"Let's call this poet Blind Lemon Shock Therapy, he who knows how our visions prey on us and redeem us. Let's give him a wreath of drunken hummingbirds, a life supply of Goo Gone, he who sings as an inebriate of air and wipes the film from our helmet's visors. Let us admire the poise of this poet in the burning building of his poems where the party is. Let us praise Matt Shindell for offering us another castle where the ferocity of the imagination bedazzles and many-persons us until we be kaleidoscoped."

Here's a pdf file of his chapbook. My favorite poem? "Parable of the Boy Inside the Deer."

Monday, December 08, 2008


I haven't left my apartment in four days. FOUR DAYS! It's too cold to walk to the coffee shop. Too cold to sit on my porch.
The Po Biz makes national headlines. Doesn't it warm your heart?
Currently listening to: The Killers: Day & Age.
Denis Leary had two poems published in Ploughshares when he was a college student!!??

Sunday, December 07, 2008

Steel Toe Boots: Call for Submissions

Steel Toe Books selects manuscripts through open reading periods. Our next open reading period will be January 1-31, 2009. In an effort to diversify our catalog, during this reading period we will only be considering manuscripts by ethnic minorities and first-generation immigrant, non-native speakers of English. During our October 2008 open reading period, we received 52 manuscripts, from which we selected one for publication (Domestic Fugues by RichardNewman).

Thanks for the tip, Ron.

A poem from one of my favorite first books

(for my father)

Through the mirror
I can see you reading
your new testament before bed,
putting it away in the dresser drawer
where you keep

the tin box of foreign coins
and the hand-tinted postcards
of Italy
you brought home from the Navy
in 1954.

We lie awake
my brother and I
listening to you on the back steps
only half to yourself
a snatch of an old miner's song
that goes:

up every day
in the dawn's early light

to go down in a hole
where it's already night

to go down in a hole
where it's already night

it's already night
boys it's already night

and through the window
I watch the fireflies
among the trees,
you told us once,
were dead people lighting cigarettes.

T. Crunk

Friday, December 05, 2008


I'm currently reading the spring/ summer 2008 issue of Hayden's Ferry Review. And it doesn't suck. In fact, I like the art and the poems in the issue. Color me surprised.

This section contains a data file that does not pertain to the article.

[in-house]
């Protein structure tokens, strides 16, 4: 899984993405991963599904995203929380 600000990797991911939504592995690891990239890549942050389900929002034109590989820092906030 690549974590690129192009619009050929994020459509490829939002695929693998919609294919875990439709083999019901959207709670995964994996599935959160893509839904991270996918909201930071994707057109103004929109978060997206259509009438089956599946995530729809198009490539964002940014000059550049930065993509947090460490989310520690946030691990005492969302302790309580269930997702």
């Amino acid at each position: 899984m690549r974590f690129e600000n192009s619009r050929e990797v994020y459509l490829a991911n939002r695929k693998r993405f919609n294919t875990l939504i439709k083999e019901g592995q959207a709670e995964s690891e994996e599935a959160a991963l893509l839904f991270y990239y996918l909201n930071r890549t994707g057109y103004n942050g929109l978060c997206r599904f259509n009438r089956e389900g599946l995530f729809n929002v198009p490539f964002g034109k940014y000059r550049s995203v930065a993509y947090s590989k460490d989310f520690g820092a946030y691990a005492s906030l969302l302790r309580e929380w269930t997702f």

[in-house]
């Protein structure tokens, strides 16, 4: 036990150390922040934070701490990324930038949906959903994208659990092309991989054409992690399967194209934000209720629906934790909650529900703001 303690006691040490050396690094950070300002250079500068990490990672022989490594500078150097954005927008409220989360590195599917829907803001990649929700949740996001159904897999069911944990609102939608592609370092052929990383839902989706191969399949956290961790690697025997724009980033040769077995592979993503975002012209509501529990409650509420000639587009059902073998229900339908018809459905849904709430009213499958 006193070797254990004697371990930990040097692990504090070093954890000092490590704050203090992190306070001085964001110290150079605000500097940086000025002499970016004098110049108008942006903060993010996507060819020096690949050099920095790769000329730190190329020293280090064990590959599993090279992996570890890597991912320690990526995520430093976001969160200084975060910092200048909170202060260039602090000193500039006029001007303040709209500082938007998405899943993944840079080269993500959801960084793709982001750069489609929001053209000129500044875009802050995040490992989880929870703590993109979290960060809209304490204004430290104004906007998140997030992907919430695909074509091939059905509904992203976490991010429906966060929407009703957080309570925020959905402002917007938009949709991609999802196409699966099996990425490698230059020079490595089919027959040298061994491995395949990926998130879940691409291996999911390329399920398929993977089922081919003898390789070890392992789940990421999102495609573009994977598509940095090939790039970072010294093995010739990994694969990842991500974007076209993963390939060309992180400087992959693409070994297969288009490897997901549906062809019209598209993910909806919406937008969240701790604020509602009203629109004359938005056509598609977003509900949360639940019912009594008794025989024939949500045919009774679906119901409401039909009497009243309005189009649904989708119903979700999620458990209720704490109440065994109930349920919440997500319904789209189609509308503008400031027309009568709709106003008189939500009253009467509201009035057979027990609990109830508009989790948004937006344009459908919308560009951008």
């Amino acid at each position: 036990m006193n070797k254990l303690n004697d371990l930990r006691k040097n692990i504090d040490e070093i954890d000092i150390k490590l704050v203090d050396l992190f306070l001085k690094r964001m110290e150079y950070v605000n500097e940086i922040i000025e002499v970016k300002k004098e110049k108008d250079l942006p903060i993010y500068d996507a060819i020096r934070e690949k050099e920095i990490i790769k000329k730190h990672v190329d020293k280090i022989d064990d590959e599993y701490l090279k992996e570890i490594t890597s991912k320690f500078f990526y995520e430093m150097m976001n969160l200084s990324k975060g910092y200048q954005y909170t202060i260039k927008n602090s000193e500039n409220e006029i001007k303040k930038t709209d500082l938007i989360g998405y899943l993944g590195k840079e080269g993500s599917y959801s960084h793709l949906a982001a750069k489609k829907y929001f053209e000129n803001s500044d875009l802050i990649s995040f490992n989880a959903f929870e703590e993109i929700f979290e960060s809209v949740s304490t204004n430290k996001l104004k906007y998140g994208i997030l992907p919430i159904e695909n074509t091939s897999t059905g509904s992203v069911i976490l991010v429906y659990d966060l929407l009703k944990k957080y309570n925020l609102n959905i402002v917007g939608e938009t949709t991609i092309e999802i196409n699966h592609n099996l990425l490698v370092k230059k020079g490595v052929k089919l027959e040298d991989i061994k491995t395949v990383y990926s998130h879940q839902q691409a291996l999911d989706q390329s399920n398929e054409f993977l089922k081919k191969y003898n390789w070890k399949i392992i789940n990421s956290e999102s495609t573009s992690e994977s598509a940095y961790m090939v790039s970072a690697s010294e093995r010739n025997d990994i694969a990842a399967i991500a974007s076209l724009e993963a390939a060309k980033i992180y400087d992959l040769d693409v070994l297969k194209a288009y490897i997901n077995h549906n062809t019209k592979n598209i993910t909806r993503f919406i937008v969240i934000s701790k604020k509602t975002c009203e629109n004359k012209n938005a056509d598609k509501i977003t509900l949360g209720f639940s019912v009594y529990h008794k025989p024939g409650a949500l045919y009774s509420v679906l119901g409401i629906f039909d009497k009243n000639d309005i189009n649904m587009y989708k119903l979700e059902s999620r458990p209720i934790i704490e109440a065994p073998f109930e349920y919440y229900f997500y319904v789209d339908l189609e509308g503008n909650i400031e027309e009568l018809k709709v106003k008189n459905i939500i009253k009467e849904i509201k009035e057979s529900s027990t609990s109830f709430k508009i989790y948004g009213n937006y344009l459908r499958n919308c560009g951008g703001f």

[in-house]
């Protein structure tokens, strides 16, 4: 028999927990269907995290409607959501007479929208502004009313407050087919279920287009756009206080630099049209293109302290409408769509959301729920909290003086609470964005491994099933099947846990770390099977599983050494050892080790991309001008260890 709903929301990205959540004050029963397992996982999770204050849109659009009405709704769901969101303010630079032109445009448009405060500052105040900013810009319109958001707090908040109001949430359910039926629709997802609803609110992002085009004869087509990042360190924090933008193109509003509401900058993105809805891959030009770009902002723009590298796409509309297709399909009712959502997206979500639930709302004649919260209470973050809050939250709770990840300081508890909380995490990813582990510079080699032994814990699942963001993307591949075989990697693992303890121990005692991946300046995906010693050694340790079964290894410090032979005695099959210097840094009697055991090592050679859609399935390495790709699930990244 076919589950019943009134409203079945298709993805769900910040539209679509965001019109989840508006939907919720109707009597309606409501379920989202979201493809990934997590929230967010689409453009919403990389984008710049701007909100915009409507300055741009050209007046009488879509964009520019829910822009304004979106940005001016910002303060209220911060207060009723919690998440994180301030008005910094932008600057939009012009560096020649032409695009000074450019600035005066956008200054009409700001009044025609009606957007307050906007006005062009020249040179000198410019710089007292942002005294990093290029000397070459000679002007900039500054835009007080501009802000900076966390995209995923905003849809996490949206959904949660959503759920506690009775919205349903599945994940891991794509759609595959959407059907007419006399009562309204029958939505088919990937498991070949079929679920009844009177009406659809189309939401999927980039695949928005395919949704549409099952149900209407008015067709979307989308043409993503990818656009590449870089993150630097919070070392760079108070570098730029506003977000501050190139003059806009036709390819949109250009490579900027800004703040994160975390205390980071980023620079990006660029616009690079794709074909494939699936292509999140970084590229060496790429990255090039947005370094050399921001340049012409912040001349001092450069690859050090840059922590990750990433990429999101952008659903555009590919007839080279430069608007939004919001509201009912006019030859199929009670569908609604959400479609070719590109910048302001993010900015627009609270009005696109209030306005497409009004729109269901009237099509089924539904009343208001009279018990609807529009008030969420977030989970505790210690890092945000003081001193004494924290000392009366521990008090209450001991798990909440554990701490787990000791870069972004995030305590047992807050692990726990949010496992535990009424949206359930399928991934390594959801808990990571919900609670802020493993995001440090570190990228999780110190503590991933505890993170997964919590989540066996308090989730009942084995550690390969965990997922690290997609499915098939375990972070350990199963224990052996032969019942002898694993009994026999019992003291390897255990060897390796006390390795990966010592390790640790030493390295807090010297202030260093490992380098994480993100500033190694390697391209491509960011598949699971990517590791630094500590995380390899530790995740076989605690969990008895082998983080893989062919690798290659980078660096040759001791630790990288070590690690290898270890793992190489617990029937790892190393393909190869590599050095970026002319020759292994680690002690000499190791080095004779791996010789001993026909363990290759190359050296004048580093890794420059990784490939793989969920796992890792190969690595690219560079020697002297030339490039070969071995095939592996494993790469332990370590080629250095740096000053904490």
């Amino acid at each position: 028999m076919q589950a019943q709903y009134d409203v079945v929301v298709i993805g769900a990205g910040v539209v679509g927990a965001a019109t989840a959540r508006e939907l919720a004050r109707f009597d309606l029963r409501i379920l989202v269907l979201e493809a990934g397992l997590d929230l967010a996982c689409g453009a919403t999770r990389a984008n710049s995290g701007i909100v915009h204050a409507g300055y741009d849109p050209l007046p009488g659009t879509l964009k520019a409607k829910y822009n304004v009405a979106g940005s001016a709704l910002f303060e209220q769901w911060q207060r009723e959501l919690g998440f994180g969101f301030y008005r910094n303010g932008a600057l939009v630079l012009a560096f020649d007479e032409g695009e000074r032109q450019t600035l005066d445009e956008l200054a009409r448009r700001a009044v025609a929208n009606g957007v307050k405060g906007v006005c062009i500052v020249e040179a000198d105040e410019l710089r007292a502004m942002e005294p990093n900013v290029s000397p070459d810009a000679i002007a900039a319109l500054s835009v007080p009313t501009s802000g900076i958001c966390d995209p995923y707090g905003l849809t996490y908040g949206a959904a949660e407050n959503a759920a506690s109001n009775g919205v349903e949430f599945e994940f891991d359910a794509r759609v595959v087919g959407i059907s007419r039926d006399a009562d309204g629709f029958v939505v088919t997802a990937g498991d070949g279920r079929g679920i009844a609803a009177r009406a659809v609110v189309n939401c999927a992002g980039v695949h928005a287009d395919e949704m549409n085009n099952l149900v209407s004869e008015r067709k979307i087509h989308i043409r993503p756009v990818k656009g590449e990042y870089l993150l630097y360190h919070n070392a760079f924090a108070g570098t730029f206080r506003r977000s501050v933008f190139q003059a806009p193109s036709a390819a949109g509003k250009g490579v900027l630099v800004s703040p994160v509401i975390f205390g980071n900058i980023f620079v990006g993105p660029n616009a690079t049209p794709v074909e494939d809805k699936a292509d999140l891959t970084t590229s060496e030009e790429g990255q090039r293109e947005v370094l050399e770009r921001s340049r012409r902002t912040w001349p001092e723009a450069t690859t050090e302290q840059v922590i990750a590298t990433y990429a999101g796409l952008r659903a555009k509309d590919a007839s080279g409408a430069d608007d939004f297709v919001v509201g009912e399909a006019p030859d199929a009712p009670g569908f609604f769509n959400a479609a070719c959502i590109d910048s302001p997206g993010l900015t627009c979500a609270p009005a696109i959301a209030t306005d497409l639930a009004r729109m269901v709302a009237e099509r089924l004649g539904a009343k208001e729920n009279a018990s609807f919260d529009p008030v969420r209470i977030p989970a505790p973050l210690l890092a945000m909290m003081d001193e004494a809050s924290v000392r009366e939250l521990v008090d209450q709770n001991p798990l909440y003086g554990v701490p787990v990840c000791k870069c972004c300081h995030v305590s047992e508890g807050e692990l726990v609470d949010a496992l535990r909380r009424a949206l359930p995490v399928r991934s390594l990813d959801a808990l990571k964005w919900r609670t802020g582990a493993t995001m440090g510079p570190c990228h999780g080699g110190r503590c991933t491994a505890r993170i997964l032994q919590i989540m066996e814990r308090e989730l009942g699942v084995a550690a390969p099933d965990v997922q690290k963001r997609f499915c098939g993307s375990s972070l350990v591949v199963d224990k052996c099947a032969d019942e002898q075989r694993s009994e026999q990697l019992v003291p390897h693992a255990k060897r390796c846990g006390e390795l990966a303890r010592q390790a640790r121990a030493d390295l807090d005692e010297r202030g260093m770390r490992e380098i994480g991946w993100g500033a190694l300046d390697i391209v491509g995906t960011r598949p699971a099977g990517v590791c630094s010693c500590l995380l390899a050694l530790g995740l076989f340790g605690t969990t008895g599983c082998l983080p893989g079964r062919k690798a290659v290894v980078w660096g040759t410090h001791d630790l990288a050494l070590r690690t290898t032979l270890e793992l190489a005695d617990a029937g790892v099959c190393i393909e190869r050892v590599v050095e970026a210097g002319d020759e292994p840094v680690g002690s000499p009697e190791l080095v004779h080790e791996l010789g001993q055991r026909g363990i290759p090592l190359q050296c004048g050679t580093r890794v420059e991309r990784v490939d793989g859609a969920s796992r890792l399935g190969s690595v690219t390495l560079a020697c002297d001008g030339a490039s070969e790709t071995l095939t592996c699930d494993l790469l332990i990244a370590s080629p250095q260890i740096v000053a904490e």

A Radiohead song justed ended on my iPod. Hmm. I wonder what's next? Ha. A Rhianna song!
I was having a crappy day yesterday. Worrying and worrying about something. But then kindness and generosity knocked on my door.
Another article written by somebody who doesn't know a thing about the poetry world: BU staffer Kerri French, a North Carolina native whose day job is College of Arts and Sciences philosophy department coordinator, recently received career-making recognition: inclusion in 2008 Best New Poets: 50 Poems from Emerging Writers...

Did you cringe afer reading that? I sure did. Career-making??!! Ha. Triple ha.
I stayed in all day today. Too cold to go outside.
The Tulip Thief, Mi Amor
I'm sure even Kerri French rolled her eyes when she read the article. She sounds like a sensible poet in the interview. Kerri, let's be Facebook friends!

Tuesday, December 02, 2008

Mexican transvestite fiesta

'When I get all dressed up like this my father always says, 'Oh Pedro! You look just like your mother when she was young,' beams Mr Martinez, 28, gluing on fake eyelashes in front of a mirror.

Andrew Demcak: Zero Summer

You can read all of Andrew Demcak's ZERO SUMMER here.

Andrew Demack is also the author of Catching Tigers in Red Weather, winner of the 2007 Three Candles Press open book award. He holds an M.F.A. in Creative Writing/English from Saint Mary's College of California.

Hottie of the Week: Ari Melber

Ari Melber


I'm back in Lewisburg. This town needs a subway and some skyscrappers.
I was a very good boy. I only bought six books in NYC. I know you're dying to know which books I bought. Here you go:

Idra Novey: The Next Country
Katy Lederer: The Heaven-Sent Leaf
Sean Nevin: Oblivio Gate
Juan Felipe Herrera: Half of the World in Light: New and Selected Poems
Per Petterson: Out Stealing Horses
Laurel Snyder: Inside the Slidy Diner
Owls swallow vowels in stilled trees.
I have 16 days left in Lewisburg! I better start writing. I'm kidding.
Review: Dean Young's embryoyo.
I'm washing my clothes in the basement right now. Aren't you thrilled?
Tim Butcher: Photos from the Congo.